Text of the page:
I have been using a Honda 1000 for charging the Motorhome battery in my trailer.

Just something to consider. If it works for you you'll save money on the purchase and they are really small and easy to pack and move.
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Old 11-16-2012, 11:47 AM   #7
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Thanks for the replies.

We really need the full power situation as many of our nights out are in a climate that requires air conditioning. Hence, the two Honda 2000's that we've using. We have mainly used our generators during enroute overnights at Wal-Marts and rest areas. We're trying to simplify the generator use.

Brian
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Old 11-16-2012, 12:32 PM   #8
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This is one thing which helped drive me into a motorhome. I appreciate the turn key and go aspect of generator. With trailer I used a pickup truck, carried generator in bed. But always worried about theft. It was very exposed and noticeable when running or even when just running around in the truck.

I bought a 24' class C, which so far has been easy enough to park at attractions, but certainly not as nice as running around in the truck with trailer in a campsite. I bought it with the idea of no toad. If I towed a car as far as I'm concerned I'd be back at square one (why not tow a trailer?)

RV types are so chocked with compromises. Could perhaps the frame be strengthened up front to accommodate the generator? It would seem the closer you are to the ball, the less impact on frame in general, especially if reinforced. Of course experimental and carries risk.

A built in generator option in travel trailers would be very desirable. Good luck, if you could pull off the built in generator it would be a good upgrade. Maybe chat with Uwe at Area 63? He did excellent quality modifications on my trailer.
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Old 11-16-2012, 01:04 PM   #9
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Brian

It is indeed a conundrum with few good answers.

One alternative I have considered, but have not implemented, is relocating the spare tire in the 'burb and putting a generator intended for remote mounting (e.g. Cummins Onan QG 4000) there. Sportsmobile does this in some of their vans. You do lose some ground clearance. Though the mod is involved it is possible to run the generator from the fuel tank in the 'burb -- there are some approved Chevvy parts for doing this but you have to drop the front fuel tank to install them. The QG series are loud compared to what you have now.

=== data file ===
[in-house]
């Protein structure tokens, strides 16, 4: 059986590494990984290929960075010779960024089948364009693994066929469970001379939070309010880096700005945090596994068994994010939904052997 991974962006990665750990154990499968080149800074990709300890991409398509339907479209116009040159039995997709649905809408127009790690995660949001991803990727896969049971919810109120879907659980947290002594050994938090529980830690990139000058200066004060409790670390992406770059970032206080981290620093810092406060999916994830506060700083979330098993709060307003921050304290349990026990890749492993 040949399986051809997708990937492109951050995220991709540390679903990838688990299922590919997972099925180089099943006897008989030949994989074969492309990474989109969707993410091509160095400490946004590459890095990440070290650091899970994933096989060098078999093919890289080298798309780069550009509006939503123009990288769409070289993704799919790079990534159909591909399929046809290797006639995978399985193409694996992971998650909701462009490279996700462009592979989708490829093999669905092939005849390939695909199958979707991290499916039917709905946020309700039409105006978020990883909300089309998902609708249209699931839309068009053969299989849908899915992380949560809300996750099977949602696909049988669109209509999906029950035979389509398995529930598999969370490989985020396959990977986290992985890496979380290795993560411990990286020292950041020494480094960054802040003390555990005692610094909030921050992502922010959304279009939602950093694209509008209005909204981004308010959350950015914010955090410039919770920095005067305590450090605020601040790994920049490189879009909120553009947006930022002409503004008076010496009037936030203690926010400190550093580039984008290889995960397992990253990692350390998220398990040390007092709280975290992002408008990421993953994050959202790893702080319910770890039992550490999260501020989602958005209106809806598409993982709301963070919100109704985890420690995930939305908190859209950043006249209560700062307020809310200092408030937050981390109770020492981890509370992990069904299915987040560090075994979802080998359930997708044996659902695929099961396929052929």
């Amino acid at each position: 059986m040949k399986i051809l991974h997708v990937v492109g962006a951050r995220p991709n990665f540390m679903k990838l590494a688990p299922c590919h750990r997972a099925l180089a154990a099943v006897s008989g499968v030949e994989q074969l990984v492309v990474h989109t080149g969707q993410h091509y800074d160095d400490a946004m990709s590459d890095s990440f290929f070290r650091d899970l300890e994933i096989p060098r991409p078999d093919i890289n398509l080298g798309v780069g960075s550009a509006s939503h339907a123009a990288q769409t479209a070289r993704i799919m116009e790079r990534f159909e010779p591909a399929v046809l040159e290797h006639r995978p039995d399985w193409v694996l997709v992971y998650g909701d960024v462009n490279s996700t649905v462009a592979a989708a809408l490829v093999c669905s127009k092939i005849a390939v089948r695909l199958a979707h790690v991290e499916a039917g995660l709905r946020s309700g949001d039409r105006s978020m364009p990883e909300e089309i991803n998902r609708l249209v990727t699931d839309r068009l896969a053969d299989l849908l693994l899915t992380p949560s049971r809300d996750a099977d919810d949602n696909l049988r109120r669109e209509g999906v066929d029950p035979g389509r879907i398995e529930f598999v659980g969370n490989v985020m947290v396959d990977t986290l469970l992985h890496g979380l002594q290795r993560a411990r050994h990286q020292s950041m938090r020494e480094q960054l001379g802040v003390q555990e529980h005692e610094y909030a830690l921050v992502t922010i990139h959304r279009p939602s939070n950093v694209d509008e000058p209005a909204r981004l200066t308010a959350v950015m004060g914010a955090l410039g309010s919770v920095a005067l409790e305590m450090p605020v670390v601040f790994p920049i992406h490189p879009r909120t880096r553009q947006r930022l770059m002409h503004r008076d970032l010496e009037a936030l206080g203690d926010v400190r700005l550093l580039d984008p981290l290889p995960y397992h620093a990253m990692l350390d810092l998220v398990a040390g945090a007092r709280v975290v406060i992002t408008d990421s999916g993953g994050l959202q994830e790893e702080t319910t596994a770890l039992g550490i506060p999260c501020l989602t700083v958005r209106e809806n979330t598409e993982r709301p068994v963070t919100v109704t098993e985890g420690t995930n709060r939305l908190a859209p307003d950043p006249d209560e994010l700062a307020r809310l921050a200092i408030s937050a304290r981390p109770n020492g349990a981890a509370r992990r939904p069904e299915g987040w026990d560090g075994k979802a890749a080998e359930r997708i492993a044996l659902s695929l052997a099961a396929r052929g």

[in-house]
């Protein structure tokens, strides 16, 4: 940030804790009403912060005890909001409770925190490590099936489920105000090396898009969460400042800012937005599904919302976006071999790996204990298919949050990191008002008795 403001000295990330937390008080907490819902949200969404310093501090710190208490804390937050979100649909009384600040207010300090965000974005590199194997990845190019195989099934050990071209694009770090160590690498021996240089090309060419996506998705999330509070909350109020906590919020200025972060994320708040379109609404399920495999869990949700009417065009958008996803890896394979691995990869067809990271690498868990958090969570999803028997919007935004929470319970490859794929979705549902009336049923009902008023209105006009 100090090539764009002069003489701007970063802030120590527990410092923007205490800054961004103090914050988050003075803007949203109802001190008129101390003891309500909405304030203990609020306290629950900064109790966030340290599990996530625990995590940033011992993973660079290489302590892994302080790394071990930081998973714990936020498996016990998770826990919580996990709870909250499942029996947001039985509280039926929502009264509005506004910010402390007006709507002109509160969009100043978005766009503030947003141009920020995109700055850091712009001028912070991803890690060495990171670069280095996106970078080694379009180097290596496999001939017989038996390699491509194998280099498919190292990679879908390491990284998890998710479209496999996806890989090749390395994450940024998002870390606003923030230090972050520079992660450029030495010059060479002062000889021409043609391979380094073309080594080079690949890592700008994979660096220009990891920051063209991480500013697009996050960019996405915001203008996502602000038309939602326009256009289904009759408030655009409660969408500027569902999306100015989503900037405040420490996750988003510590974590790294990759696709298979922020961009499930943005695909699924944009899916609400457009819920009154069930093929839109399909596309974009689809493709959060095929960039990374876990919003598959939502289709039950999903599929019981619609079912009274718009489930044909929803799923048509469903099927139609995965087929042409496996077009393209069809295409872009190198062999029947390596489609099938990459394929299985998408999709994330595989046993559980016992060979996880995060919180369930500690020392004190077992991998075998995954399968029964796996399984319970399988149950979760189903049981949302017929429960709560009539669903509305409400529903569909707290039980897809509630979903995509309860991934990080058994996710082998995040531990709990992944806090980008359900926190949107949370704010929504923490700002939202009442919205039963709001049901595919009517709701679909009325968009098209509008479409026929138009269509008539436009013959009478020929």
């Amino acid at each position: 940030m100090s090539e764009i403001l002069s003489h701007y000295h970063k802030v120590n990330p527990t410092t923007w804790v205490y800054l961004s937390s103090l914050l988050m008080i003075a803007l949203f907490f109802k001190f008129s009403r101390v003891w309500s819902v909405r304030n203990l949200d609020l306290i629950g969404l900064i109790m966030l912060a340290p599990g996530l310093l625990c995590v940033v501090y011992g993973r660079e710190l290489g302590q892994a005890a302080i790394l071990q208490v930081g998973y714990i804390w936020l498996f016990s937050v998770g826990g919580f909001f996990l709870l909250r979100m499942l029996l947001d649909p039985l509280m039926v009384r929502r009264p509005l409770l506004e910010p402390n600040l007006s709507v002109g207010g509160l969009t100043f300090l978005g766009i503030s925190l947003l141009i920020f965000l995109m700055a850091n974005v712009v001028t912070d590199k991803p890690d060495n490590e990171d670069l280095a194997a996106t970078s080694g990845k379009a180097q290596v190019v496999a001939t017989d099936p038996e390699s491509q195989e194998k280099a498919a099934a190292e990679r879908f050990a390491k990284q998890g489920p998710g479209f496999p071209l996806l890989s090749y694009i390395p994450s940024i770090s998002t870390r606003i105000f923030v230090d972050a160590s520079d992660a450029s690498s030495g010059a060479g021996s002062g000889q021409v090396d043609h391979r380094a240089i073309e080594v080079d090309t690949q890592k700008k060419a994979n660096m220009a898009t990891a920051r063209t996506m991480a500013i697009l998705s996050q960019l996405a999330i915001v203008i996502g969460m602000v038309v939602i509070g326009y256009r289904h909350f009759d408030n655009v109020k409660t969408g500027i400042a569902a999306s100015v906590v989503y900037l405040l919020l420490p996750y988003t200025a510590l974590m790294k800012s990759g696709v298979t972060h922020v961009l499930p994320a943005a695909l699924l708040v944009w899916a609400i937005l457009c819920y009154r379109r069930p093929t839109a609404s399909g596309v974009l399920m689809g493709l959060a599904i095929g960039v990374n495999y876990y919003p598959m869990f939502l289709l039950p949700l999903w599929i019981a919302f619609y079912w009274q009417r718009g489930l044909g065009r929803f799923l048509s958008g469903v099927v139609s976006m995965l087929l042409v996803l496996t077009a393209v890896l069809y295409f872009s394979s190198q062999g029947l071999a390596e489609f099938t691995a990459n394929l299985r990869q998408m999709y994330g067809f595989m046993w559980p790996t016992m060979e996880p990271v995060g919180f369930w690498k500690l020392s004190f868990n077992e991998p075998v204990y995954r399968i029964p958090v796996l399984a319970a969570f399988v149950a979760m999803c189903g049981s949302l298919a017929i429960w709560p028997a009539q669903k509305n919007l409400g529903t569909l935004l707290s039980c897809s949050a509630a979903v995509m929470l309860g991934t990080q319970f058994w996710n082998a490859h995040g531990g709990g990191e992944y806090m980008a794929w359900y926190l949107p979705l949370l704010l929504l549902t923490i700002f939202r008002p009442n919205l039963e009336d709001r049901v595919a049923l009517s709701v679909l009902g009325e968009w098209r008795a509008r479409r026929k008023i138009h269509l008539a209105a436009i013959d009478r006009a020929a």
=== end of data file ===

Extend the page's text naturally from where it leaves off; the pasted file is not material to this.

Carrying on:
Another possibility to explore is to mount the generators you have now forward of the front bumper on your 'burb using a custom mount using snowplow brackets for a pattern or possibly even a starting point. The front frame rails on the 2500 burb are designed to accept a snowplow that will typically weigh around 600 pounds. To tidy up the installation you could have a 120v 30a electrical cable running inside the frame rails to the hitch area (I'd put it in conduit) so you don't have to run wires all the way to the front of the 'burb when boondocking.

This also is a possibility I've considered.

Finally, while it won't run your A/C, you should consider the dual-battery mod for your burb, which will help with boondocking. There is a second battery kit available from Chevrolet, and you can relocate your existing battery to the passenger firewall and make room for a group 24 deep cycle battery in the stock location. This can be wired up so that it charges from the alternator and powers the trailer while boondocking, which helps a great deal if your use case involves car trips away from the trailer during the day. I have done this and will post photos some time.

A final possibility is a rear bumper mod for the 'burb. This too would involve custom welding, but with some careful work you could replace the OEM bumper with something that incorporates twin pans for the generators. If you're willing to give up the use of the lower (main) part of your liftgate while the generators are present, the clearances are easy to work out and you won't lose any turning radius or departure angle.
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Old 11-16-2012, 01:42 PM   #10